Search
  • Rob Orman

29. How To Be An Effective Leader

Effective (and ineffective) leadership comes in many flavors, but there is an underlying quality to any good leadership that you know when you see it. In this episode, Colonel Jim Czarnik, MD and Josh Bucher, MD break down the lessons they’ve learned leading in both the military and civilian worlds of medicine and crisis situations.

Cover Photo by Matteo Vistocco on Unsplash


Listen on:


Guest Bios:

Colonel Jim Czarnik, MD is the Deputy Chief Of Staff, Surgeon United States Army Special Operations Command. He has previously served as Command Surgeon for US Army Africa and was instrumental in coordinating the multinational response to the recent western Africa Ebola outbreak.


Josh Bucher, MD is an assistant professor of emergency medicine at Rutgers- RWJMS. He is EMS-fellowship trained and currently holds the position of associate EMS Medical Director for RWJ-Barnabas MHS. An expert in tactical emergency medicine, he is medical director of the Middlesex and Somerset County SWAT team.


This episode is sponsored by Wild Health. More below.



Today’s sponsor. Wild Health provides personalized medicine that takes into account DNA, biometrics, microbiome, and lifestyle factors to come up with your ideal diet, supplements, and lifestyle to optimize health and maximize healthspan. Use the code "Stimulus” for 10% off any Wild Health care plan.


We discuss:


What it means to be a leader and why leadership is a state of mind [03:15];

  • Leadership is a philosophy and mindset on how you approach daily interactions.

  • It is about other people, not yourself, and about developing other people’s talents and skills.

“Leaders use their skills when in a professional or personal situation to help others achieve their goals.”

The culture that you want to create in your professional environment [04:10];

  • You want a culture where everyone feels empowered to make their own decisions, and they’ve been given the opportunity to improve and to get better.

  • You want a culture where people want to work with you to do things.

  • A big part of leadership is self-reflection and being able to recognize and accept when you’ve made a mistake or you’ve done something wrong.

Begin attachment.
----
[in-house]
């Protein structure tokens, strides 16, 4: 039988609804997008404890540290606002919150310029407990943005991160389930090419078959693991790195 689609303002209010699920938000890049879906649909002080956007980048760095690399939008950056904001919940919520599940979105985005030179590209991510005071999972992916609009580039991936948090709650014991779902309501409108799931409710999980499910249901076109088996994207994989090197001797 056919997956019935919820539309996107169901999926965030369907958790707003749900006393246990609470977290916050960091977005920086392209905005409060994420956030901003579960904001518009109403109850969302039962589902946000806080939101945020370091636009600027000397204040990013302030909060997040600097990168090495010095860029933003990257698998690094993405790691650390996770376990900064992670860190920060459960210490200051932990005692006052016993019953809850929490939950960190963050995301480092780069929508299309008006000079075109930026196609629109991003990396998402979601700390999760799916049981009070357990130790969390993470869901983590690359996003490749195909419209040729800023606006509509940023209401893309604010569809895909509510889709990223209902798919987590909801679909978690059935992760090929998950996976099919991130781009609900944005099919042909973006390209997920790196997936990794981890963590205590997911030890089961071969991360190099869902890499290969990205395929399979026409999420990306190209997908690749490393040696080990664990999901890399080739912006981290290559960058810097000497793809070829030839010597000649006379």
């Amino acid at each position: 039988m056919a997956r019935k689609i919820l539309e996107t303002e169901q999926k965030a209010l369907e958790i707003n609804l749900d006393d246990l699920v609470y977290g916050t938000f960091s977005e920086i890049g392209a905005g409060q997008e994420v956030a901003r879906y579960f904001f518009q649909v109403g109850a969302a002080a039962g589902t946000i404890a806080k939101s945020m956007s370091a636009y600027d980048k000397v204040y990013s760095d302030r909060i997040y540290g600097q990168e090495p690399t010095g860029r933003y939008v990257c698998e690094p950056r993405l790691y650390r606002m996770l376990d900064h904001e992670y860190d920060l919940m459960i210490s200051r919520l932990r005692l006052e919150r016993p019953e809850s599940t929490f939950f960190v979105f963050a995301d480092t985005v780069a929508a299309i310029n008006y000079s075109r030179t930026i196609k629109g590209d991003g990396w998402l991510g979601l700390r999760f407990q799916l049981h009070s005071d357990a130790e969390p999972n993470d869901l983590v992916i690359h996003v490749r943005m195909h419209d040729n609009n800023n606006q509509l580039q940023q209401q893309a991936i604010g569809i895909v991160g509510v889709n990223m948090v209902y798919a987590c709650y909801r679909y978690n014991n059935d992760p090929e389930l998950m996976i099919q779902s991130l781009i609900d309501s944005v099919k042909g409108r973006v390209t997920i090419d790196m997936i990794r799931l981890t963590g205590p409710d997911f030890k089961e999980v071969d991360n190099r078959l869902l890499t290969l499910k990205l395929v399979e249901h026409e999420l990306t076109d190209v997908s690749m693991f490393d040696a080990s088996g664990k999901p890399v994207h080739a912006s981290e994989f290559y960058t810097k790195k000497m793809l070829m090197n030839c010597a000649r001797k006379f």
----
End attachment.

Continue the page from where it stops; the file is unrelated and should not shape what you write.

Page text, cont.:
“Oftentimes people blame somebody else, the situation, or the environment for their mistakes; all blaming does is deflect the true cause of something.”

The ERO relationship (Event + Response= Outcome) [06:20];

  • You can only control your response to a situation; you cannot control the event itself or the outcome

  • Failure can be your best teacher. It is an opportunity to contemplate what you could do better next time to improve the outcome.

"If you fail at something, you can only blame your response or reaction to the event. You can’t blame the event or the outcome."

Why self-motivation is so important for success in the ED [09:00];

  • Self-motivation is not something that’s easy to teach, nor is it something that’s easy to find within yourself.

  • Those who want to be able to perform at an elite level have to prepare at an elite level. You have to be disciplined to get better and desire to challenge yourself.

  • In the ED, those who choose to do the minimum and have little desire to get better will choose to care for the simplest patients.


How teamwork is directly related to your mission: a good patient outcome [10:40];

  • In the ED, the mission is a good outcome for the patient. This requires trust, confidence in each other, and communication. Not only do these things improve our outcomes, but they also improve our working environment and our basic steps of humanity.

  • Getting to know your team and their personal lives leads to more cohesion and a happier, more positive work environment. Unit cohesion is tremendously motivating.

  • The goal is to create an environment where team members feel comfortable bringing up questions and concerns.

“A leader challenges the people below them. They listen when someone speaks. They encourage people to speak their mind, and they don’t reward ‘yes people’. They reward honesty, clarity, hard work, and self-reflection.”

Keys to success when you make a transition to a position of leadership [13:40];

  • Never malign the person whose role you’re taking over. Avoid the behavior of blaming your predecessor for things that happened in the past. Rather, thank the person who led the place before you, acknowledging that everyone did the best job that they could.